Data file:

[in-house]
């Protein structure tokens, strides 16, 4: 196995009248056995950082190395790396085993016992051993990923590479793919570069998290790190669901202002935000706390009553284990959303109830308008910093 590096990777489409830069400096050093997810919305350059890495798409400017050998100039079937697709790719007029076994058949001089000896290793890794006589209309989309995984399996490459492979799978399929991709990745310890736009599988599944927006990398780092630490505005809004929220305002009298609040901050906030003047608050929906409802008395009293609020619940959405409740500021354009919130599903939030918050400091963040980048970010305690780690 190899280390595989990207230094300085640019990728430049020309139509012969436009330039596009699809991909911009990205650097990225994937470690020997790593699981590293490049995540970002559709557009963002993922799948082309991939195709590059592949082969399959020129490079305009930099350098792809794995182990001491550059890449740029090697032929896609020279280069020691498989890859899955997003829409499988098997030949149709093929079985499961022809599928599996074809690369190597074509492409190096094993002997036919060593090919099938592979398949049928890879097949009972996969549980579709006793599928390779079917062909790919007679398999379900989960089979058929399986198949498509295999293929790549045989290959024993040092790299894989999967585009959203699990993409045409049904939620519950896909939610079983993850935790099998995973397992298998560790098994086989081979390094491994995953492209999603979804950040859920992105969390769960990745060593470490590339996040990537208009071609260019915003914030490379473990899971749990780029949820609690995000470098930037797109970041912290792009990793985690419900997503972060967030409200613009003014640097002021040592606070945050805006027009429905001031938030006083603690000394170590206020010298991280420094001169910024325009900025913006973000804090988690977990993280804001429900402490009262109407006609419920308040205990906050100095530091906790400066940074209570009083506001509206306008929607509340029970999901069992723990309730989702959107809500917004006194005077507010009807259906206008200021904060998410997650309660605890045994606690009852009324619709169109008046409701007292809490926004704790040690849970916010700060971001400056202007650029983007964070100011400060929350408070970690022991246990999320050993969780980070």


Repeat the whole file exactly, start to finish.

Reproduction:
[in-house]
């Protein structure tokens, strides 16, 4: 196995009248056995950082190395790396085993016992051993990923590479793919570069998290790190669901202002935000706390009553284990959303109830308008910093 590096990777489409830069400096050093997810919305350059890495798409400017050998100039079937697709790719007029076994058949001089000896290793890794006589209309989309995984399996490459492979799978399929991709990745310890736009599988599944927006990398780092630490505005809004929220305002009298609040901050906030003047608050929906409802008395009293609020619940959405409740500021354009919130599903939030918050400091963040980048970010305690780690 190899280390595989990207230094300085640019990728430049020309139509012969436009330039596009699809991909911009990205650097990225994937470690020997790593699981590293490049995540970002559709557009963002993922799948082309991939195709590059592949082969399959020129490079305009930099350098792809794995182990001491550059890449740029090697032929896609020279280069020691498989890859899955997003829409499988098997030949149709093929079985499961022809599928599996074809690369190597074509492409190096094993002997036919060593090919099938592979398949049928890879097949009972996969549980579709006793599928390779079917062909790919007679398999379900989960089979058929399986198949498509295999293929790549045989290959024993040092790299894989999967585009959203699990993409045409049904939620519950896909939610079983993850935790099998995973397992298998560790098994086989081979390094491994995953492209999603979804950040859920992105969390769960990745060593470490590339996040990537208009071609260019915003914030490379473990899971749990780029949820609690995000470098930037797109970041912290792009990793985690419900997503972060967030409200613009003014640097002021040592606070945050805006027009429905001031938030006083603690000394170590206020010298991280420094001169910024325009900025913006973000804090988690977990993280804001429900402490009262109407006609419920308040205990906050100095530091906790400066940074209570009083506001509206306008929607509340029970999901069992723990309730989702959107809500917004006194005077507010009807259906206008200021904060998410997650309660605890045994606690009852009324619709169109008046409701007292809490926004704790040690849970916010700060971001400056202007650029983007964070100011400060929350408070970690022991246990999320050993969780980070």